Our self-assessment quizzes are designed to help you reflect on your personal and professional communication. Through answering these carefully crafted questions you will be one step closer to identifying how you can perform better and feel more confident about your speech, social and communication skills. Intended for educational use only.
Small talk is used to fill the uncomfortable and even unbearable silence we feel amidst others. We may not delight in it but most of us tolerate engaging in small talk as a part of socializing, mostly with strangers or acquaintances. One of our Speech Language Pathologists gives advice on how to become better at small talk.
There are many sounds in English, but people often have trouble with R. What makes this sound harder for some people to pronounce, even into adulthood?
One most common fear is public speaking. Learn how speech language pathologists approach this anxiety from a variety of angles to combat this fear, so that clients are able to deliver meaningful and connected presentations.
Sometimes we find that we say too much by using too many words. Here is a great way to be concise and keep it simple.
Conflict exists in even the most comfortable and stable interpersonal relationships. Here are some tips and tricks to overcome moments of social and professional conflict.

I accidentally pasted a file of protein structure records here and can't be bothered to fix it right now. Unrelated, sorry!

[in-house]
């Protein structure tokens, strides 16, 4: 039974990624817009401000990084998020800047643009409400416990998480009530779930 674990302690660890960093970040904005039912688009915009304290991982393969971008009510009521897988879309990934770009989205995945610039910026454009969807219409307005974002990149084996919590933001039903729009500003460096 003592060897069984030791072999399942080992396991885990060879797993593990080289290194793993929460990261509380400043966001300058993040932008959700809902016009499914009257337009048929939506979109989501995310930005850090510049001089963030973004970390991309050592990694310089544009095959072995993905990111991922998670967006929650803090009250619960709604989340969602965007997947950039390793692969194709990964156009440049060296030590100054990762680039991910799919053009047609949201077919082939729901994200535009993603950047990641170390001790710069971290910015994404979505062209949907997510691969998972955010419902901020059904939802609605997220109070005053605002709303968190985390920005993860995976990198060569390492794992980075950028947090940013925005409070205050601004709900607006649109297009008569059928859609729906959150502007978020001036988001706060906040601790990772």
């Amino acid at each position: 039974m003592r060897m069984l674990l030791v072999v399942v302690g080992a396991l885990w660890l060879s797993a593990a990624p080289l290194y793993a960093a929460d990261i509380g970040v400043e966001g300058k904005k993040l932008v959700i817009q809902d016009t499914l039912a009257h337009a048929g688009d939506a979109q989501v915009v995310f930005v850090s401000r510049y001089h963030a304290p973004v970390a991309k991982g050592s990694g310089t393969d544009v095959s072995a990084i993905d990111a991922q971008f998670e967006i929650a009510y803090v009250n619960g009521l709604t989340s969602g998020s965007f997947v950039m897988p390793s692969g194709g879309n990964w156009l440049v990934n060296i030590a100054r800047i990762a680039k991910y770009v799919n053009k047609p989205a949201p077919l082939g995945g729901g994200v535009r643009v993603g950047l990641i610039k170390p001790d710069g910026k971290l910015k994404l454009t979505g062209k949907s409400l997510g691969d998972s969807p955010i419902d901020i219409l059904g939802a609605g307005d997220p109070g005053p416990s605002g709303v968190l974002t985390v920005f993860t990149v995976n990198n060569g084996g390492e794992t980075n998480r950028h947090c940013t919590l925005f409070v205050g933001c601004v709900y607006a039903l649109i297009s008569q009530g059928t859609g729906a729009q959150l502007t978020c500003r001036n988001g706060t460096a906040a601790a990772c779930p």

Toronto Speech Therapist discusses filler words and how that might impact your communication, and how speech therapy might help.
Whether you lisp or someone in your life has a lisp, it's important to be aware of the challenges that can be associated.
A sharper, more “sibilant” production of “s” has become associated with the speech of gay men. The lack of distinction between disorder vs. difference has lead many to associate any type of “s” variation in a male speaker with assumptions of that speaker’s sexuality. However, real lisps, as functional speech disorders, have no correlation with sexual orientation.
What similar characteristics do Drew Barrymore, Micheal Phelps, and Barbara Walters have in common? Aside from their respective fame, they all share a functional speech impediment, otherwise known as a lisp.
Lisping does not necessarily make a person less understandable. Rather, it can be a distraction that leads the listener to focus less on the content of the message and more on the assumptions the listener makes about the speaker.